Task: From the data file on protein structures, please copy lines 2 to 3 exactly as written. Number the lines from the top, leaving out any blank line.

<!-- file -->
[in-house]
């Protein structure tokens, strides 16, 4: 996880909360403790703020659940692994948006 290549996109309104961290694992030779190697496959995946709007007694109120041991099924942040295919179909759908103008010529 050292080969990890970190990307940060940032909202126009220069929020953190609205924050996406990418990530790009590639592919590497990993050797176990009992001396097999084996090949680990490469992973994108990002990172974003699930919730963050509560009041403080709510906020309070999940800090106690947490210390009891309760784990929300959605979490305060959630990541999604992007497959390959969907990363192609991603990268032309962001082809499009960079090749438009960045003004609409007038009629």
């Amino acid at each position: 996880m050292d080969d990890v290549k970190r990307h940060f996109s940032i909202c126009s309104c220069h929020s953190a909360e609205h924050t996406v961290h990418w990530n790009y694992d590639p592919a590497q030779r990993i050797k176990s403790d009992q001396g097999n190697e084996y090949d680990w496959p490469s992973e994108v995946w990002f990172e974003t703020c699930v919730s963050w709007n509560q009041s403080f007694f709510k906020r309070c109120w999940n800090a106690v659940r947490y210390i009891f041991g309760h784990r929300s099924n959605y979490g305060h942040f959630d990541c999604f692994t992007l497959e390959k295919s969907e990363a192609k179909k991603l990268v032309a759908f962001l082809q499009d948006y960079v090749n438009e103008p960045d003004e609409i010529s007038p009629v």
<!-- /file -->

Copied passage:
């Protein structure tokens, strides 16, 4: 996880909360403790703020659940692994948006 290549996109309104961290694992030779190697496959995946709007007694109120041991099924942040295919179909759908103008010529 050292080969990890970190990307940060940032909202126009220069929020953190609205924050996406990418990530790009590639592919590497990993050797176990009992001396097999084996090949680990490469992973994108990002990172974003699930919730963050509560009041403080709510906020309070999940800090106690947490210390009891309760784990929300959605979490305060959630990541999604992007497959390959969907990363192609991603990268032309962001082809499009960079090749438009960045003004609409007038009629």
């Amino acid at each position: 996880m050292d080969d990890v290549k970190r990307h940060f996109s940032i909202c126009s309104c220069h929020s953190a909360e609205h924050t996406v961290h990418w990530n790009y694992d590639p592919a590497q030779r990993i050797k176990s403790d009992q001396g097999n190697e084996y090949d680990w496959p490469s992973e994108v995946w990002f990172e974003t703020c699930v919730s963050w709007n509560q009041s403080f007694f709510k906020r309070c109120w999940n800090a106690v659940r947490y210390i009891f041991g309760h784990r929300s099924n959605y979490g305060h942040f959630d990541c999604f692994t992007l497959e390959k295919s969907e990363a192609k179909k991603l990268v032309a759908f962001l082809q499009d948006y960079v090749n438009e103008p960045d003004e609409i010529s007038p009629v």